Whether these costs are a lot or a little to spend on the well-being of children depends on what we expect to gain from the investment. The European experience, as well as extensive empirical research conducted largely in the United States, suggests that the benefits could be great. There is now substantial evidence that high-quality early-childhood education has benefits for children's school readiness. There is also worrisome evidence that extensive time in poor-quality care may be harmful for very young children. These benefits and risks are particularly great for low-income children -- the very children who are also those most likely to miss out, in the U.S. system, on high-quality, educationally oriented programs in the years before the start of school. Given the relatively poor academic performance of America's children, in cross-national perspective, the educational advantages provided by the European systems cannot be overlooked.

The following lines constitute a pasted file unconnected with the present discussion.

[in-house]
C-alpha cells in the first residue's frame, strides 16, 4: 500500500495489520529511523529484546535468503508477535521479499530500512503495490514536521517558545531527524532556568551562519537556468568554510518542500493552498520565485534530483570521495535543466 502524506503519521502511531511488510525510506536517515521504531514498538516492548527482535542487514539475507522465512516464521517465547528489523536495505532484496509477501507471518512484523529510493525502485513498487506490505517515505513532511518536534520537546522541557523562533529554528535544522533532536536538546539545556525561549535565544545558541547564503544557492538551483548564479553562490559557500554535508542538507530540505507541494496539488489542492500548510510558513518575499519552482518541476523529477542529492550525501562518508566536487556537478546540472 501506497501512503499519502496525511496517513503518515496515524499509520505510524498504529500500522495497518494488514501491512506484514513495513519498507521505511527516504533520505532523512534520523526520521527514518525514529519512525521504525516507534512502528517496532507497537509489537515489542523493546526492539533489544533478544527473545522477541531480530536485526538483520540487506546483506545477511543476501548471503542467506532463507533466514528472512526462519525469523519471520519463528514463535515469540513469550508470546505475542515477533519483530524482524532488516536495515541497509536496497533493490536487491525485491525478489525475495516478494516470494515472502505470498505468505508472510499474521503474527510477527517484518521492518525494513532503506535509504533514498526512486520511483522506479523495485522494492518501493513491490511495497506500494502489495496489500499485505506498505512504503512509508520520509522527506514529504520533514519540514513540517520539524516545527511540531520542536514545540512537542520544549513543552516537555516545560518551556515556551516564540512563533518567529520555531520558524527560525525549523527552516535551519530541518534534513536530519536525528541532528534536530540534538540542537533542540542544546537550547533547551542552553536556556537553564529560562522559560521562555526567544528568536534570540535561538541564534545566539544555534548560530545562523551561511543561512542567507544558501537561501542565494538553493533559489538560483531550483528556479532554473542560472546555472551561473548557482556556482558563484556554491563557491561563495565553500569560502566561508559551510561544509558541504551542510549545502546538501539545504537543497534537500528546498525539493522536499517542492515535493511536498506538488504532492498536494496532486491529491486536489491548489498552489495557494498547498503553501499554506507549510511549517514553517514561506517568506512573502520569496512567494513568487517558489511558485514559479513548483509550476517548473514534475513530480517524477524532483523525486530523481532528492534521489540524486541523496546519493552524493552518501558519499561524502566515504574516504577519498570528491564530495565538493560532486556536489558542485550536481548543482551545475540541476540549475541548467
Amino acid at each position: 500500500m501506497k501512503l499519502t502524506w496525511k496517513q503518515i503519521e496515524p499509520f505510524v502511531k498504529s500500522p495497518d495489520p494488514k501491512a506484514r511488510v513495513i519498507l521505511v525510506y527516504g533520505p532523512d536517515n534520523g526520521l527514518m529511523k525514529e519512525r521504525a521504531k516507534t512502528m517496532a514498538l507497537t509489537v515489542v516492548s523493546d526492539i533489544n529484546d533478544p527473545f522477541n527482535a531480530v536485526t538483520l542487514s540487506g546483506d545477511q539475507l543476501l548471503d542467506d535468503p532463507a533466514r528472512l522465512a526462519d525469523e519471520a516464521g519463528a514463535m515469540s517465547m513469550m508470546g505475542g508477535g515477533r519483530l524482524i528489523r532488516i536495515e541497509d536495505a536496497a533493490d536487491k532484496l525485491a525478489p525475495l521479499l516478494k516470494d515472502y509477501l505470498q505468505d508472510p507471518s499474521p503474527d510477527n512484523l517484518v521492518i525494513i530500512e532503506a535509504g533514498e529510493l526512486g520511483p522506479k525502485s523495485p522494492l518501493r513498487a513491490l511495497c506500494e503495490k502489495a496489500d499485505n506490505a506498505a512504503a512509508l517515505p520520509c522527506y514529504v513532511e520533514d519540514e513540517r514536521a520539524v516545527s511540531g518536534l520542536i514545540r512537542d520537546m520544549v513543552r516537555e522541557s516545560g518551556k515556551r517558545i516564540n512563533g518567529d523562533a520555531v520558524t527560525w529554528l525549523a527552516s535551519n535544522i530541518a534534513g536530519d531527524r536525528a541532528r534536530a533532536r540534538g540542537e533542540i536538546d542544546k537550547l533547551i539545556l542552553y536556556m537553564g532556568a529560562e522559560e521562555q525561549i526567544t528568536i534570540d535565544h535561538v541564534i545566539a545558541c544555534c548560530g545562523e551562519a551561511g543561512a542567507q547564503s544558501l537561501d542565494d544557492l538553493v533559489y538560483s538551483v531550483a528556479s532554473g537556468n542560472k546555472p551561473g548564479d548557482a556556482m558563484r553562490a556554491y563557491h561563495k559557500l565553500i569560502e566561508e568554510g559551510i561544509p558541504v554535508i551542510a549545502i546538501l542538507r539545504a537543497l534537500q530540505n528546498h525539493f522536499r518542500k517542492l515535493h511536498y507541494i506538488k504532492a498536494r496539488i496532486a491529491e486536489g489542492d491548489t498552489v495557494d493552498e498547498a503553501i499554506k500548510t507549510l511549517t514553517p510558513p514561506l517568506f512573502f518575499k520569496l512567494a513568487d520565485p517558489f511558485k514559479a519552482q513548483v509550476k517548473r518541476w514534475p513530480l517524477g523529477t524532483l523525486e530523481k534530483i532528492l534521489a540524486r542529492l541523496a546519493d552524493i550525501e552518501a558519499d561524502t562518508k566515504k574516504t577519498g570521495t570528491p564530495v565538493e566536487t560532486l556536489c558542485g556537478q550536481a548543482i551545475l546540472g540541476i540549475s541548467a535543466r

The European experience suggests that these work-family reconciliation policies have other social benefits as well. The United States has experimented with mostly private solutions for work-family reconciliation, and the results are not good. In comparison with our counterparts in a number of European countries, we have high levels of gender inequalities in paid and unpaid work, very low-quality child care, exceptionally poorly paid child-care workers, and high child-care bills for families. The distribution of these outcomes is also highly regressive. In the United States, families and workers with the fewest resources have access to the most limited employment-based family-leave provisions. The poorest families spend the largest share of their disposable income on substitute child care. And children in the poorest families are the least likely to be in formal care settings (as opposed to family care), and, if they are, in settings of lower quality.